Pretoria - A Limpopo taxi owner who was allegedly conned when he bought a minibus – not knowing that the vehicle still belonged to the bank – successfully turned to the court when, under duress, he had to surrender his newly-bought taxi .
Koketso Tlou Mantikwe was transporting commuters in Polokwane when a tracer, appointed by Absa Bank, suddenly stopped him and demanded the vehicle back.
The tracer told Mantikwe the Toyota HiAce belonged to the bank and not to him.
Mantikwe, who had paid R310 000 for his taxi and had the registration papers to prove it, tried to explain that he was the legal owner of the vehicle.
He was, however, told by the tracing agent that he was in all probability conned, as the previous owner still owed a substantial amount of money on the vehicle, so Absa Bank still owned it.
When Mantikwe phoned the seller to find out what was happening, the seller abruptly ended the call and blocked his number.
In a bid not to cause trouble and to be a law-abiding citizen, Mantikwe, on instruction from the tracer, drove the vehicle to the premises of Absa in Polokwane, where they store all their repossessed vehicles. He subsequently turned to the Limpopo High Court, in Polokwane at the end of last month, in a bid to get his taxi back.
He told the court that he legally bought the vehicle from the former owner and paid the full amount over to him in order to start his own taxi business. He had the registration certificate to prove it. He said he was unaware that the seller owed the bank and was in arrears with his payments.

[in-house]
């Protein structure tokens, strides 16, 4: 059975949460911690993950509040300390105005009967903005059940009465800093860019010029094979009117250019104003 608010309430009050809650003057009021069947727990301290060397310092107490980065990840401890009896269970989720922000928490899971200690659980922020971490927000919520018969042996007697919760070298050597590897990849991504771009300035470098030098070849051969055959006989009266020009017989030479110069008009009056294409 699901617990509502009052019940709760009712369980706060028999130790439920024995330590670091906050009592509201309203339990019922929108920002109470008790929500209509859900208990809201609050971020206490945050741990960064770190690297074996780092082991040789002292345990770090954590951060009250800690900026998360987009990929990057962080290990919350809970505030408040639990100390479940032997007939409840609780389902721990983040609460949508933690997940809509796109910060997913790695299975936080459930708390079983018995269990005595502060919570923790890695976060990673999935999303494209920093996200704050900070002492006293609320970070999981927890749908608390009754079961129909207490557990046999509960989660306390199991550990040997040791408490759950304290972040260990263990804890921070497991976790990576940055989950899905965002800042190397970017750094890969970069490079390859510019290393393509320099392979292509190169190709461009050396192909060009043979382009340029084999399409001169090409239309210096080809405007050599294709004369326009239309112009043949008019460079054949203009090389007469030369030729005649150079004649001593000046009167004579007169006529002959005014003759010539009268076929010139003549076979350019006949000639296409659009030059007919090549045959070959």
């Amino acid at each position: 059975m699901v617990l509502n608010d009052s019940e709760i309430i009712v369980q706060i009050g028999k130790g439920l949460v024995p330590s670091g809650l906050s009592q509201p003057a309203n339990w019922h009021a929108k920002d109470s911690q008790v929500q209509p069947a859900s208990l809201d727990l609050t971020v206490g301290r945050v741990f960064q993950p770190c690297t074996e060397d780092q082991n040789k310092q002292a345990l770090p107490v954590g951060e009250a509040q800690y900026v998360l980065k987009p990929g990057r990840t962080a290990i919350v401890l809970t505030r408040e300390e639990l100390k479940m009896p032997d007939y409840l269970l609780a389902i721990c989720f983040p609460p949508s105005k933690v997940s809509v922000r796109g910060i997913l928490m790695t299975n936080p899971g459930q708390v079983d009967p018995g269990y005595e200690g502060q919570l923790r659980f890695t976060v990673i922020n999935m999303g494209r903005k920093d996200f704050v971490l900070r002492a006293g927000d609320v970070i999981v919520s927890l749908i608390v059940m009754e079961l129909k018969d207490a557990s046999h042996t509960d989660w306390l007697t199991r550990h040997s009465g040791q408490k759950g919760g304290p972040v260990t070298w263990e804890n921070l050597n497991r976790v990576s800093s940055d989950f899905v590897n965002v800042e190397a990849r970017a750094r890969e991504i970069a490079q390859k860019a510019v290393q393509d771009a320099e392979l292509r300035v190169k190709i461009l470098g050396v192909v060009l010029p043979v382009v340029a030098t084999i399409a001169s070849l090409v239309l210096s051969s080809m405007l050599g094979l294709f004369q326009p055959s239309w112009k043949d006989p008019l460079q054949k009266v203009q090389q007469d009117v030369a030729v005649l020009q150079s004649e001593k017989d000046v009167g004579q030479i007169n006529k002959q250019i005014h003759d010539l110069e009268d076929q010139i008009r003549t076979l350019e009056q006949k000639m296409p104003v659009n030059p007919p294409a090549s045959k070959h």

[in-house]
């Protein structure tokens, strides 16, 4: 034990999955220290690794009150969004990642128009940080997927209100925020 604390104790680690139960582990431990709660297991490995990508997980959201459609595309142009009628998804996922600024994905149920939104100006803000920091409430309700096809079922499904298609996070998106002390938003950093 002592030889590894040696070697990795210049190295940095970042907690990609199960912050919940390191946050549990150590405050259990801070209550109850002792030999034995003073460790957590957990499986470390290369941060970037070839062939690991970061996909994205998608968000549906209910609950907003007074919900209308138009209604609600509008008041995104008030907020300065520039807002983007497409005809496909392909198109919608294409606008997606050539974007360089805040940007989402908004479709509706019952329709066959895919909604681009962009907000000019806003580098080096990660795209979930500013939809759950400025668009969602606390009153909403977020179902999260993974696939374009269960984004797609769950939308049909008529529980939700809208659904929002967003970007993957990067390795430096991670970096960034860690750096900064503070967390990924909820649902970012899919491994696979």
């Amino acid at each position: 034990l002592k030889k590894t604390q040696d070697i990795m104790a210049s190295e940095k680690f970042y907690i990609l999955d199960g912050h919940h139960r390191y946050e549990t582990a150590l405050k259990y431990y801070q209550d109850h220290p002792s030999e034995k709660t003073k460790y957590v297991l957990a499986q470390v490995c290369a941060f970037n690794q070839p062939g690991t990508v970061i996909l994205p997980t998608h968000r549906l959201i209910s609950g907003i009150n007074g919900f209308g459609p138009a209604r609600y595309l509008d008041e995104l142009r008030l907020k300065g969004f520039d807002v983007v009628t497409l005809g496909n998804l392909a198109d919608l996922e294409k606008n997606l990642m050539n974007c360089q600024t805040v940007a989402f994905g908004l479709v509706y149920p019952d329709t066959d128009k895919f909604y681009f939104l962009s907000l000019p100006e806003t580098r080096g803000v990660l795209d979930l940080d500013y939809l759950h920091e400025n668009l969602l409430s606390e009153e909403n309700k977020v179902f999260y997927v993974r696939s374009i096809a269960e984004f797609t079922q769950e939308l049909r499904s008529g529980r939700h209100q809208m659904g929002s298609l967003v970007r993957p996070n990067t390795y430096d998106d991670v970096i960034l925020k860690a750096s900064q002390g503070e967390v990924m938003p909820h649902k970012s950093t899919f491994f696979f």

In November, while transporting his passengers on a special trip, he was stopped by a man employed by the bank to trace vehicles and repossess them. Mantikwe said he asked the tracer if he had a court order to repossess the vehicle, but the tracer told him he “does not work with court orders”.
According to Mantikwe, he realised he was not going to win the fight. He assisted his passengers to get alternative transport and after that the tracer took the vehicle. He said after realising that he was probably scammed when he bought the vehicle, he did not want to be involved in any fraudulent scheme and would rather settle the matter in an amicable manner.
Absa and the tracer argued that Mantikwe was not deprived of his vehicle, but said he voluntarily surrendered it as he drove it himself to the bank. Therefore, they argued, there was no need to give it back.
Mantikwe denied this and said as he saw that trouble was brewing, he had no choice but to give his taxi back.
Absa, meanwhile, launched a counterclaim, asking the court to issue a preservation order regarding the vehicle, pending the outcome of further legal proceedings against the former owner.
Judge Maake Kganyago, however, said there is nothing before the court to prove that Mantikwe voluntarily surrendered the vehicle. The judge said Mantikwe made it clear he was unaware the vehicle was owing money.
The judge added that the tracer told Mantikwe that, if it appears that he was indeed in possession of a fraudulent registration certificate for the vehicle, the matter would have to be investigated by police.
“The second respondent (the tracer) was indirectly threatening the applicant with the police, which in turn will render the applicant to be vulnerable and in a weaker (position of) bargaining power.
“The second respondent was in a position of authority and was using tactics which would render the applicant to ultimately hand over the vehicle,” the judge said. He concluded that as Mantikwe was threatened with the police, he did not hand the vehicle back voluntarily and therefore the bank had to hand it back to him.